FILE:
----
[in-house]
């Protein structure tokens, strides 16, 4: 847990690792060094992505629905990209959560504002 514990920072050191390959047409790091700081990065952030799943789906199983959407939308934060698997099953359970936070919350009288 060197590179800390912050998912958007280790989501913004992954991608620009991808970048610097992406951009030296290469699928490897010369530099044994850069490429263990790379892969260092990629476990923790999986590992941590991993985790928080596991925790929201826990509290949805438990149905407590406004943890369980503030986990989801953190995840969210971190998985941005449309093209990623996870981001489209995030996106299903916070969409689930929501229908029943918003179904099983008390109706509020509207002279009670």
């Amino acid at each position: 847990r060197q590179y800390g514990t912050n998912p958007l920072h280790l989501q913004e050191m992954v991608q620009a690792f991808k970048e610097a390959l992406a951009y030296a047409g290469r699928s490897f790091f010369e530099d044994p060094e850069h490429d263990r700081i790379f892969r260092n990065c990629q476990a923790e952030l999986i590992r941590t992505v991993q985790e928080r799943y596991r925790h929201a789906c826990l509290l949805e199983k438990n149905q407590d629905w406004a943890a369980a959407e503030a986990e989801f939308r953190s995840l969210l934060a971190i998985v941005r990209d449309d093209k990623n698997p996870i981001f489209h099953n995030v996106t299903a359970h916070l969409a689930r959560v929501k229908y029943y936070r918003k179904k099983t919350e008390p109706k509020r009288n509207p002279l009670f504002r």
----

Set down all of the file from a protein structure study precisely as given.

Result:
[in-house]
């Protein structure tokens, strides 16, 4: 847990690792060094992505629905990209959560504002 514990920072050191390959047409790091700081990065952030799943789906199983959407939308934060698997099953359970936070919350009288 060197590179800390912050998912958007280790989501913004992954991608620009991808970048610097992406951009030296290469699928490897010369530099044994850069490429263990790379892969260092990629476990923790999986590992941590991993985790928080596991925790929201826990509290949805438990149905407590406004943890369980503030986990989801953190995840969210971190998985941005449309093209990623996870981001489209995030996106299903916070969409689930929501229908029943918003179904099983008390109706509020509207002279009670």
């Amino acid at each position: 847990r060197q590179y800390g514990t912050n998912p958007l920072h280790l989501q913004e050191m992954v991608q620009a690792f991808k970048e610097a390959l992406a951009y030296a047409g290469r699928s490897f790091f010369e530099d044994p060094e850069h490429d263990r700081i790379f892969r260092n990065c990629q476990a923790e952030l999986i590992r941590t992505v991993q985790e928080r799943y596991r925790h929201a789906c826990l509290l949805e199983k438990n149905q407590d629905w406004a943890a369980a959407e503030a986990e989801f939308r953190s995840l969210l934060a971190i998985v941005r990209d449309d093209k990623n698997p996870i981001f489209h099953n995030v996106t299903a359970h916070l969409a689930r959560v929501k229908y029943y936070r918003k179904k099983t919350e008390p109706k509020r009288n509207p002279l009670f504002r």